Art handler technician
Set designer assistant
Your first experience with art as a child:
My first experience with art as a child began when my mother first bought me both sketch- and scrap-books. I began making my own replicas of the newspaper comics, mainly redrawing and tracing The Flintstones and other published drawings. I also recall playing with clay I found in a river while taking an after-school swim with my best friend in the 3rd grade. I delved further into art-making at Hibiscus Elementary after moving to Miami in the late ’90s.
Were your parents interested in the arts? What did they do for work?
My parents were interested in art but [did not have the access] we’re exposed to now. They both believed I should become an architect. My mother worked as a pastry chef and my father worked various positions on a cruise ship.
Do you remember the first time you were introduced to picotage?
I wasn’t introduced to picotage; I kind of discovered the process after using my ceramic tools on inkjet prints I was making at the time. It was a weird new directional stride, but I was not really sure of it until a few months after, when my friend Gary Noland and I decide to call [the process] picotage, based on its French textile history. I don’t think I would have gotten to this phase if it wasn’t for Ceramics and perseverance.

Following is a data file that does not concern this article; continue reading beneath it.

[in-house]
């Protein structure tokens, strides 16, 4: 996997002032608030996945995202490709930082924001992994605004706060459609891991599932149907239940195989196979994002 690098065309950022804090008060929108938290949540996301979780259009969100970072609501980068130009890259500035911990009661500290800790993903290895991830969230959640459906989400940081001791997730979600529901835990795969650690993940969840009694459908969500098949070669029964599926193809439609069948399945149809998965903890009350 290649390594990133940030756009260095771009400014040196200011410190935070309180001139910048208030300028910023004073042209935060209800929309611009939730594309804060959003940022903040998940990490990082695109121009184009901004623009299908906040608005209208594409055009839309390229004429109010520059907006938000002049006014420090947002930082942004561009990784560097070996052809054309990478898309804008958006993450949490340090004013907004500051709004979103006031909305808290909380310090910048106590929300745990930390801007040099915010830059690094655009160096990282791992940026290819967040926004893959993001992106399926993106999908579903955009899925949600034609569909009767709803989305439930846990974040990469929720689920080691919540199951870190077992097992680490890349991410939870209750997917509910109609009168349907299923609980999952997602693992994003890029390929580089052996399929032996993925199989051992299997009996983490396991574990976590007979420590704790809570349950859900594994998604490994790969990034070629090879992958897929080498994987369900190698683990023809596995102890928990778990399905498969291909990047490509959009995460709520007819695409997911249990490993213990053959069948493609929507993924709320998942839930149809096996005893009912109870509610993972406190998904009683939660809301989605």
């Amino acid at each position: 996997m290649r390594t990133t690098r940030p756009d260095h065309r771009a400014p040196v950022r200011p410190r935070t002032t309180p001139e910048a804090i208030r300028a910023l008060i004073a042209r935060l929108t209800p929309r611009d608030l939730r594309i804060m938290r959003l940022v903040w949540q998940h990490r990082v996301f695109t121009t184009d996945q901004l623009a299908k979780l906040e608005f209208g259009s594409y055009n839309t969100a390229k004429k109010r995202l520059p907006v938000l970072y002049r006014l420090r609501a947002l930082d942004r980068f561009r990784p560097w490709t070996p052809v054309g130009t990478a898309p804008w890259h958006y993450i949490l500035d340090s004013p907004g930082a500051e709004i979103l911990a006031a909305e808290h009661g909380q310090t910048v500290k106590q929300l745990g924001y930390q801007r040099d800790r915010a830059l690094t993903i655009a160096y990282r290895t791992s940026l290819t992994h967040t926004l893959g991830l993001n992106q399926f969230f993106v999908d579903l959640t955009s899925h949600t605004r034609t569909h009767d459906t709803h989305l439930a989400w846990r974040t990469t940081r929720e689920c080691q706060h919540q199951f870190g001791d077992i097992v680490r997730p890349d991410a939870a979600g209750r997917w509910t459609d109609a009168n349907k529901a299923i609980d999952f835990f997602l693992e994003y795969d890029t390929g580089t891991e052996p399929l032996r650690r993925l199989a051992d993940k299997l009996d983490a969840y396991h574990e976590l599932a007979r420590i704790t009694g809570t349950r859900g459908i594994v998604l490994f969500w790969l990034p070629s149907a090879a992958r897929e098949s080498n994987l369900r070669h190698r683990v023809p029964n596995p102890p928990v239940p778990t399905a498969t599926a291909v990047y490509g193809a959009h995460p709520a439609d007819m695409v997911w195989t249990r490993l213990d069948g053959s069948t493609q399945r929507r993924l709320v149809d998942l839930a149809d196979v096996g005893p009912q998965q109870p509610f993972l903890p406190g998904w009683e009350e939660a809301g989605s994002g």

What—if anything—did you learn from ceramics that you took into your work with other mediums?
All material translates in unique meanings. One thing led to the other and I’m interested in that kind of trajectory. I studied ceramics because of its similarities to food, cooking, and its communal aspects. Kerry James Marshall said: “All ways keep moving. There is no circumstance under which your ambition and your desires should be curtailed because of social circumstances, political circumstances, or economic circumstances. So my thing is you always find a way. Success is perseverance, more than anything else, and what perseverance allows you to do is to continue working because you can not make progress and you cannot develop unless your working continues.” So I always keep moving! He was my commencement speaker at the Kansas CityArt Institute.
Brick and chain link-like shapes appear in your recent work. Can you explain how both came to find their way into your work?